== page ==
Drawing and Painting in Flash
- Apr 25, 2003
In this chapter
Understanding Vector Graphics
Flash was originally designed as an animation application to translate old-style, incremental animation to the Web. Given its roots in early cel animation, drawing has always been at the core of Flash. Although perhaps not as sexy as the scripting and complex interaction now possible in MX, drawing is still essential to getting the most out of Flash.
Computers display graphics in two formats: vector and bitmap. Bitmaps are made up of discrete units called pixels. Each pixel contains a single color. When combined, the variations in pixel color create the patterns that make up an image. Bitmaps contain color information for each pixel in an image plus the dimensions for the image, and transmit images pixel by pixel. Bitmaps are great for displaying subtle variations in color, such as photographic images. But what if you want to change the size of a bitmap image? Well, you either have to re-create the image at the desired dimensions or stretch the image, usually with undesirable results.
By comparison, vector graphics store a series of commands necessary to create an image using lines and curves. The commands, called vectors, dictate attributes of lines and curves such as thickness, direction, color, and position, which are then calculated by your computer. Vector graphics allow for much finer detail and can easily be resized without losing definition. When you edit a vector graphic, you simply change the attributes of your lines and curves. Vector graphics are best for displaying simple shapes with flat areas of color, such as icons, logos, and cartoon-style drawings. Both vector and bitmap graphics are drawn on request, but vectors have much smaller file sizes and can be drawn much more quickly. Bitmaps have to be transmitted pixel by pixel, so file size and download time are directly tied to an image's dimensions. Vector graphics transmit instructions, which are then carried out by your processor, so that file size and rendering speed are determined by the complexity of the instructions, not the size of the graphic.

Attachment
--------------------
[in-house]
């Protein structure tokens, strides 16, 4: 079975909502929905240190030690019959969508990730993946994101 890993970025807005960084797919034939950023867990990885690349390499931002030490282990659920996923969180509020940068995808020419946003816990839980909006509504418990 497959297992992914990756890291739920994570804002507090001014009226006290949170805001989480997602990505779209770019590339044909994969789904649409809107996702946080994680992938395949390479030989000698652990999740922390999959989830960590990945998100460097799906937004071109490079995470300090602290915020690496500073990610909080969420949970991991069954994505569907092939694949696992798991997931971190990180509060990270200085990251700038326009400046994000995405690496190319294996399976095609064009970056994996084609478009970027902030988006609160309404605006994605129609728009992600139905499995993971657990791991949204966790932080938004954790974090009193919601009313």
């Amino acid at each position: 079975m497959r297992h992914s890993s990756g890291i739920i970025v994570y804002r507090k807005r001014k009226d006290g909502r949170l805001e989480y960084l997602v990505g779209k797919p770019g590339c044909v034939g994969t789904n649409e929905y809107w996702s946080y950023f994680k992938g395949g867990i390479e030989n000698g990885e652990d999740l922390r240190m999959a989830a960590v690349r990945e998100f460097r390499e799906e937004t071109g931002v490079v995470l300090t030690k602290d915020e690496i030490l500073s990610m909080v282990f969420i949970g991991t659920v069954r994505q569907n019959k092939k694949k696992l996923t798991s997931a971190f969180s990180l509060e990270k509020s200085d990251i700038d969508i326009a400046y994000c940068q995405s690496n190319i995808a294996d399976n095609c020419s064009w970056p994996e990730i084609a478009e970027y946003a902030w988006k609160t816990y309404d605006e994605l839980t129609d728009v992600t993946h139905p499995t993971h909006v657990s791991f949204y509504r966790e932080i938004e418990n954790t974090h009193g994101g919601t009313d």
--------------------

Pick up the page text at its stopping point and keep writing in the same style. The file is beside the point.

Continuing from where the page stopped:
Given its history as an animation program, it's not surprising that Flash is vector-based. Flash can display bitmaps as well but is designed to take advantage of vectors.